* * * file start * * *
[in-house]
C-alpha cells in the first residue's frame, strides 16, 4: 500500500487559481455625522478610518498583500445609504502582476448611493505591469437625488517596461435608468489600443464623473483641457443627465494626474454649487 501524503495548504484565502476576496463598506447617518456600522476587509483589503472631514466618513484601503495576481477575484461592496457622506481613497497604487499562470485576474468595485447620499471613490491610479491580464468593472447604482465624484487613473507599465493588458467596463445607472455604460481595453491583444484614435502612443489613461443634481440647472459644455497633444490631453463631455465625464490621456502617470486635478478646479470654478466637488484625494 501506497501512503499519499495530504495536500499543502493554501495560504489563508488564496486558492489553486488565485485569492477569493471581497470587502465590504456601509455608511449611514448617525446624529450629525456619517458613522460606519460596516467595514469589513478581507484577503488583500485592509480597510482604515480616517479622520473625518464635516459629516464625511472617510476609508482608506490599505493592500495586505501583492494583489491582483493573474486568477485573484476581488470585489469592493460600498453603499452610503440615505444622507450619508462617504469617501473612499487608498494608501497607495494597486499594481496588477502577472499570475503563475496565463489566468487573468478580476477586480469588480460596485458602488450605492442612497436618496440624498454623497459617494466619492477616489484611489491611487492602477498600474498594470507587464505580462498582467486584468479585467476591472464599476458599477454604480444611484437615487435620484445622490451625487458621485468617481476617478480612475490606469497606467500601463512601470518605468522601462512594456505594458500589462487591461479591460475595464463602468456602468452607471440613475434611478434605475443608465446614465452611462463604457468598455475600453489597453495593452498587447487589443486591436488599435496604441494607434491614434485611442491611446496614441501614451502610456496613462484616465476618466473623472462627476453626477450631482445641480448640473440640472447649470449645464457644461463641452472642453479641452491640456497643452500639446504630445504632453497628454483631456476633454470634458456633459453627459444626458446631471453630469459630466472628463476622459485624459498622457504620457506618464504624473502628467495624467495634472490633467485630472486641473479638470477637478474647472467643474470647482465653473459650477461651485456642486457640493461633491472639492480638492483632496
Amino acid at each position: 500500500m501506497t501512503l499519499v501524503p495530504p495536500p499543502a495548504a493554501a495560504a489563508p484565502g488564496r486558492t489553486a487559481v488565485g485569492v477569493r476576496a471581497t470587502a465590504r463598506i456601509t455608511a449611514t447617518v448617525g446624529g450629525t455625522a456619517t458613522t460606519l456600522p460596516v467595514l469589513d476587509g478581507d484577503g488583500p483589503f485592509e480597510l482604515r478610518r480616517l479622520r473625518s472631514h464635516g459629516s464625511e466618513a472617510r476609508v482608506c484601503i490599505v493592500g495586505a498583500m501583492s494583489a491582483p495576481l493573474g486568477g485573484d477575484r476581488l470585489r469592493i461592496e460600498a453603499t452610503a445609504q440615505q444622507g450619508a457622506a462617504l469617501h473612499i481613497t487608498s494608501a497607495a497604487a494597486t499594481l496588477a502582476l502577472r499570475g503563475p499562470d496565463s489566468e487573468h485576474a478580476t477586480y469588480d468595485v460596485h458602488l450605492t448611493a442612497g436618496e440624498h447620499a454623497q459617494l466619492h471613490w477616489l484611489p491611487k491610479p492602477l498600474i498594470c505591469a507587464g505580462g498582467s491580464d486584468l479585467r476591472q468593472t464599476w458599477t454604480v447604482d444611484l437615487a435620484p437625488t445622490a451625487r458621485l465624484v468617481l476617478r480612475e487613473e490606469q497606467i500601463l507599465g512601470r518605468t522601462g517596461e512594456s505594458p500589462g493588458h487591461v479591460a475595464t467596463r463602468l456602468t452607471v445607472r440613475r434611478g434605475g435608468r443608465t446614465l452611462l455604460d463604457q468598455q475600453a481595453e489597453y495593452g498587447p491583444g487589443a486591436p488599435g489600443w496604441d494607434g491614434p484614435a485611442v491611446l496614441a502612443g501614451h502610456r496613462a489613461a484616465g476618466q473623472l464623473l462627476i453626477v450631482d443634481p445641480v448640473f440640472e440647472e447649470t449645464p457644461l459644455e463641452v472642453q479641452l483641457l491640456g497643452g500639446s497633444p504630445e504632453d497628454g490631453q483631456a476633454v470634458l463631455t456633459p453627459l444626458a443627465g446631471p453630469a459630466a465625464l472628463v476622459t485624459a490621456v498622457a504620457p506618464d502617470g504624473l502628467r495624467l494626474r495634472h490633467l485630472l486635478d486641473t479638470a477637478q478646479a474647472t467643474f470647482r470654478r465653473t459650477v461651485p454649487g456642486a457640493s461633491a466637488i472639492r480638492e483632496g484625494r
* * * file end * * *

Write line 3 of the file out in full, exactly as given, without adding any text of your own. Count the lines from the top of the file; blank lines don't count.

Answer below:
Amino acid at each position: 500500500m501506497t501512503l499519499v501524503p495530504p495536500p499543502a495548504a493554501a495560504a489563508p484565502g488564496r486558492t489553486a487559481v488565485g485569492v477569493r476576496a471581497t470587502a465590504r463598506i456601509t455608511a449611514t447617518v448617525g446624529g450629525t455625522a456619517t458613522t460606519l456600522p460596516v467595514l469589513d476587509g478581507d484577503g488583500p483589503f485592509e480597510l482604515r478610518r480616517l479622520r473625518s472631514h464635516g459629516s464625511e466618513a472617510r476609508v482608506c484601503i490599505v493592500g495586505a498583500m501583492s494583489a491582483p495576481l493573474g486568477g485573484d477575484r476581488l470585489r469592493i461592496e460600498a453603499t452610503a445609504q440615505q444622507g450619508a457622506a462617504l469617501h473612499i481613497t487608498s494608501a497607495a497604487a494597486t499594481l496588477a502582476l502577472r499570475g503563475p499562470d496565463s489566468e487573468h485576474a478580476t477586480y469588480d468595485v460596485h458602488l450605492t448611493a442612497g436618496e440624498h447620499a454623497q459617494l466619492h471613490w477616489l484611489p491611487k491610479p492602477l498600474i498594470c505591469a507587464g505580462g498582467s491580464d486584468l479585467r476591472q468593472t464599476w458599477t454604480v447604482d444611484l437615487a435620484p437625488t445622490a451625487r458621485l465624484v468617481l476617478r480612475e487613473e490606469q497606467i500601463l507599465g512601470r518605468t522601462g517596461e512594456s505594458p500589462g493588458h487591461v479591460a475595464t467596463r463602468l456602468t452607471v445607472r440613475r434611478g434605475g435608468r443608465t446614465l452611462l455604460d463604457q468598455q475600453a481595453e489597453y495593452g498587447p491583444g487589443a486591436p488599435g489600443w496604441d494607434g491614434p484614435a485611442v491611446l496614441a502612443g501614451h502610456r496613462a489613461a484616465g476618466q473623472l464623473l462627476i453626477v450631482d443634481p445641480v448640473f440640472e440647472e447649470t449645464p457644461l459644455e463641452v472642453q479641452l483641457l491640456g497643452g500639446s497633444p504630445e504632453d497628454g490631453q483631456a476633454v470634458l463631455t456633459p453627459l444626458a443627465g446631471p453630469a459630466a465625464l472628463v476622459t485624459a490621456v498622457a504620457p506618464d502617470g504624473l502628467r495624467l494626474r495634472h490633467l485630472l486635478d486641473t479638470a477637478q478646479a474647472t467643474f470647482r470654478r465653473t459650477v461651485p454649487g456642486a457640493s461633491a466637488i472639492r480638492e483632496g484625494r